DFS is often compared to poker, and in many ways that comparison is fair. Remember all the PokerStars.net and FullTiltPoker.net ads that used to air on ESPN? That's nothing compared to the $107 million spent by DraftKings and FanDuel in September, according to iSpot.tv. Like poker a decade ago, DFS is undergoing a huge boom right now (it was the main topic of conversation on the second day of the Global Gaming Expo), and it's in the crosshairs of legislators who are wondering how a gambling product managed to sneak through the regulatory landscape and offer Americans the opportunity to bet on sporting events.
(Right about now, DFS supporters everywhere are crying foul at my characterization of fantasy sports as gambling, but let's call a spade a spade. DraftKings has a weekly webcast on Monday nights called "The Sweat Show" . . . if that doesn't imply that it's offering a gambling product, I don't know what does. But no one makes the point better than Funny or Die.)
Most online poker sites, however, make the results of their tournaments public. Click on the PokerStars tournament lobby and you'll see a log of tournaments that ended days earlier. Results of big tournaments are often still posted weeks after the tournament has ended. (Bodog Poker is an exception to this – all their games are anonymous.) Try to find the result of last night's MLB Moonshot on DraftKings and you won't get very far.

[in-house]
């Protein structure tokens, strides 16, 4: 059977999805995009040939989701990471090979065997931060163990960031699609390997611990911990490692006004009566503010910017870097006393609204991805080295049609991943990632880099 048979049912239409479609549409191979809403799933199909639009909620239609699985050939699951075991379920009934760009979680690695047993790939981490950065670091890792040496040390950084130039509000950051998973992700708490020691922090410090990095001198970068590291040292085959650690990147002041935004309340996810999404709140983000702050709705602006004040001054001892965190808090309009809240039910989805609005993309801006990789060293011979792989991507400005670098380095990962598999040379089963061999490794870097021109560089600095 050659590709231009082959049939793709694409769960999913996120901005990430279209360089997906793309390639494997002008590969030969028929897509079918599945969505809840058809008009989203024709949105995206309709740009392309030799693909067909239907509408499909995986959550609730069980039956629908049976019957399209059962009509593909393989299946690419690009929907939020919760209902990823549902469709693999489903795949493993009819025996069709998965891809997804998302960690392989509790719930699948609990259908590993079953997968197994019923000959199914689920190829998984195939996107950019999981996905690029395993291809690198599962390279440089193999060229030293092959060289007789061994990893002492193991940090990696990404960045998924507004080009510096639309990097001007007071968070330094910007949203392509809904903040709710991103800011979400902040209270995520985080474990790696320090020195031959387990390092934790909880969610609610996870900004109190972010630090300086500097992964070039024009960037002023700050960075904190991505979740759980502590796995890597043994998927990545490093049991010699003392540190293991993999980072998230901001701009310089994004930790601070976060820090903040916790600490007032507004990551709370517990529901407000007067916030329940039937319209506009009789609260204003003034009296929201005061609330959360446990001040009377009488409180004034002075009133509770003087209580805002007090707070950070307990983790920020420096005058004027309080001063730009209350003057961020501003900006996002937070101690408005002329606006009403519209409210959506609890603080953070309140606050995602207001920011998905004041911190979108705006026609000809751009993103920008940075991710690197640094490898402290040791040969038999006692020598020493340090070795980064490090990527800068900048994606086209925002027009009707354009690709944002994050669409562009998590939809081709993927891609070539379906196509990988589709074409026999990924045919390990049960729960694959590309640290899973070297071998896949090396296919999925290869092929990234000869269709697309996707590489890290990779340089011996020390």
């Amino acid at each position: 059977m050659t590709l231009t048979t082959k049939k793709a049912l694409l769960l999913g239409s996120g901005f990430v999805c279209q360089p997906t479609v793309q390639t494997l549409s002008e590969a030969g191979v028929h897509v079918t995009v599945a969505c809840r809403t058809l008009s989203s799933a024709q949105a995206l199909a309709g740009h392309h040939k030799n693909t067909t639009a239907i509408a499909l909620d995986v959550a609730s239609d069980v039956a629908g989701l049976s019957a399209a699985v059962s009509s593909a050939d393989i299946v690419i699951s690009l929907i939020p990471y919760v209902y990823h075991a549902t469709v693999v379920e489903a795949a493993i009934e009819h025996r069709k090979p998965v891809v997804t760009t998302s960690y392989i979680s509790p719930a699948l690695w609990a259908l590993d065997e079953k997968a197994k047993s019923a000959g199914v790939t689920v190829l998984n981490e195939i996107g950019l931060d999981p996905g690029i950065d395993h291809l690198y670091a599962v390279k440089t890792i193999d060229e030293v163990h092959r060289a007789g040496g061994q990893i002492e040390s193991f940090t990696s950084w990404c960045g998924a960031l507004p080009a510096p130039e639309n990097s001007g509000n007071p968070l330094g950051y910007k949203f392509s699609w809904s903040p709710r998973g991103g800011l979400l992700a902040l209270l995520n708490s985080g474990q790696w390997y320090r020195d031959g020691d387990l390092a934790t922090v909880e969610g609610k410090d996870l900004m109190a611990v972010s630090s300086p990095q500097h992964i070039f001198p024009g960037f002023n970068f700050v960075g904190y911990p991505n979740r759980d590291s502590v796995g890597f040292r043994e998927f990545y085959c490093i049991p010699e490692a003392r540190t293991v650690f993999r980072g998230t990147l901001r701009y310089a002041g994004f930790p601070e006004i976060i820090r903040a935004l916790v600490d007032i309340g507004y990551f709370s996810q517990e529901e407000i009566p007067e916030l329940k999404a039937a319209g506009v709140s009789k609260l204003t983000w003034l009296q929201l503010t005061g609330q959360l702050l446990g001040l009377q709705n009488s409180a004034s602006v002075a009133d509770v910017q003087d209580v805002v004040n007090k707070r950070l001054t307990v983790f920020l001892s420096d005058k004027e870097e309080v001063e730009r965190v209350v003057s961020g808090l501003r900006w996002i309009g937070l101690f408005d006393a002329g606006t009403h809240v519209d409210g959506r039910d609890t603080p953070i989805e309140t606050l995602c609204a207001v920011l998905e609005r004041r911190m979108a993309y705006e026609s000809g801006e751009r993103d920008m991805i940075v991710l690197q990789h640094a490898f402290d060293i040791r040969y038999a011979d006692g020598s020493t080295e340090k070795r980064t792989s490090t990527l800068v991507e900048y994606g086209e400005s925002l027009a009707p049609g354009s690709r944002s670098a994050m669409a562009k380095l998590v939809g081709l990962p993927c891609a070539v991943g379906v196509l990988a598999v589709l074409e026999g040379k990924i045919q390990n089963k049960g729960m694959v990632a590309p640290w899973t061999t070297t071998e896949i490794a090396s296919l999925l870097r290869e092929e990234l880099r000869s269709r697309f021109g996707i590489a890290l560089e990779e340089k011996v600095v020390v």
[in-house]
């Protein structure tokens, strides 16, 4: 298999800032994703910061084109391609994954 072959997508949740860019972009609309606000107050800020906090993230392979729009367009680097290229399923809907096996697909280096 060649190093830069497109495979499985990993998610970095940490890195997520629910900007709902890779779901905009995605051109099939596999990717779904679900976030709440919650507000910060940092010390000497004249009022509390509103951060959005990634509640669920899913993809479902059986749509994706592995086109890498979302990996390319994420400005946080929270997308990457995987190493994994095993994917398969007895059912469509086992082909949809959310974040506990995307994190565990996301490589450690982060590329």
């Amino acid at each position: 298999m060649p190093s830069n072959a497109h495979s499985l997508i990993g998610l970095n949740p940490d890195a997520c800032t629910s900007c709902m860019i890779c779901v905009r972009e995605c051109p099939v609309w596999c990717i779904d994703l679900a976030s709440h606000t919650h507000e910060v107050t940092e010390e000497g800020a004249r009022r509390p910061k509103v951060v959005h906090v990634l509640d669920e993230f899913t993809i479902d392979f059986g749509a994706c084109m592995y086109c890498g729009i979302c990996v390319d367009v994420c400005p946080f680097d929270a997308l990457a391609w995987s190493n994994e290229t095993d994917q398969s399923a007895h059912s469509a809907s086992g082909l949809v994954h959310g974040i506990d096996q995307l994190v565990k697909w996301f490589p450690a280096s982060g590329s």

There are legitimate business reasons that DFS sites would want to prevent players from having easy access to the results of all their tournaments. Since online poker results are public, companies have popped up that collect hand histories and allow poker players to scout out the worst players to find the best or most profitable games. DFS players with full access to results could easily do the same thing, challenging the worst players to heads-up matches in an attempt to make an easy buck and increasing the churn rate for new players, who would quickly discover they don't have a chance.